Yesterday our friends at UNFPA released their annual State of the World Population report. “Shelter from the Storm” focuses on women and girls in areas affected by natural disasters, conflict, and displacement. It’s the right time, too, given that there are more people displaced today than any time since the Second World War. And of the 100 million people in need of humanitarian assistance, over a quarter are women and adolescent girls of reproductive age. While sexual and reproductive health services are increasingly included in humanitarian efforts, serious gaps remain and this report outlines action steps to address those gaps.
Three in five preventable maternal deaths and 45% of neonatal deaths occur in areas of conflict, displacement, or natural disaster. More than 500 women die daily from pregnancy or childbirth complications in emergency and fragile situations. Unfortunately, these crises are on the rise.
Controlling for population growth, the likelihood of being displaced by a natural disaster today is 60 per cent higher than it was four decades ago, and there has been a two fold increase in the number natural disasters between 1980 to present. Events like earthquakes, floods, droughts, and epidemics affect an average of 200 million people annually, taking 67,500 lives a year (on average). Civil conflict is also spreading, and today nearly 1 billion people live in areas of conflict.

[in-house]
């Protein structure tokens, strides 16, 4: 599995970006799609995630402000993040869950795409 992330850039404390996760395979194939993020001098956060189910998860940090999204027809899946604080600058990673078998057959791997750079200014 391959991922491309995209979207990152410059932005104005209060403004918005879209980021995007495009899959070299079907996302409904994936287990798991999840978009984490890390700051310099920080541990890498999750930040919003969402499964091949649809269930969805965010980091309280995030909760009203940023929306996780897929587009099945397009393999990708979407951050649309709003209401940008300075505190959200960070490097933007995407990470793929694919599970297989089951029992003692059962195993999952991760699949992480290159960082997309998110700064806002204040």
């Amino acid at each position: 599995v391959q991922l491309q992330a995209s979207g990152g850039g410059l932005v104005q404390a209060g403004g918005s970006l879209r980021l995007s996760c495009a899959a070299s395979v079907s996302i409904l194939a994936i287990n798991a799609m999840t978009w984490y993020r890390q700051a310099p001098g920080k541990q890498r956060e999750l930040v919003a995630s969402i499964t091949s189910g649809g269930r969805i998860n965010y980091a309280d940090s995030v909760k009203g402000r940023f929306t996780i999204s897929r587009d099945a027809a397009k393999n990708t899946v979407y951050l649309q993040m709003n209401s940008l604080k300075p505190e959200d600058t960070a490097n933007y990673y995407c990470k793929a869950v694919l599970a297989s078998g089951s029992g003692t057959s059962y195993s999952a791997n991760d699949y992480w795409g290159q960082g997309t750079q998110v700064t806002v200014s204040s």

The report also outlines the troubling relationship between women’s sexual and reproductive health and state fragility. More fragile states are, of course, less likely to meet family planning needs or have births attended by skilled health personnel. They also tend to have higher adolescent birth rates. These crises and fragile states also increase instances of gender-based violence, putting women and adolescent girls at greater risk of rape, intimate partner violence, early marriage, forced pregnancy, and trafficking.
The UNFPA report presents tactics to make sexual and reproductive health a greater priority in humanitarian interventions, as well as the agency’s transformative vision for risk reduction and resilience. For example, UNFPA in Nigeria has reached over 2 million people with an awareness campaign about preventing and responding to gender-based violence. They’ve also assisted women for safe deliveries by training midwives and health care providers, and providing safe delivery kits. UNFPA’s diverse tactics range from immediate assistance, to restoring access to family planning and reproductive health services after disasters, to longer term education and development programs that build resilient communities before disaster strikes.
We totally agree with UNFPA’s wise assessment: “the distinction between humanitarian response and development today is a false one … Humanitarian action can lay the foundations for long-term development” that is inclusive and equitable.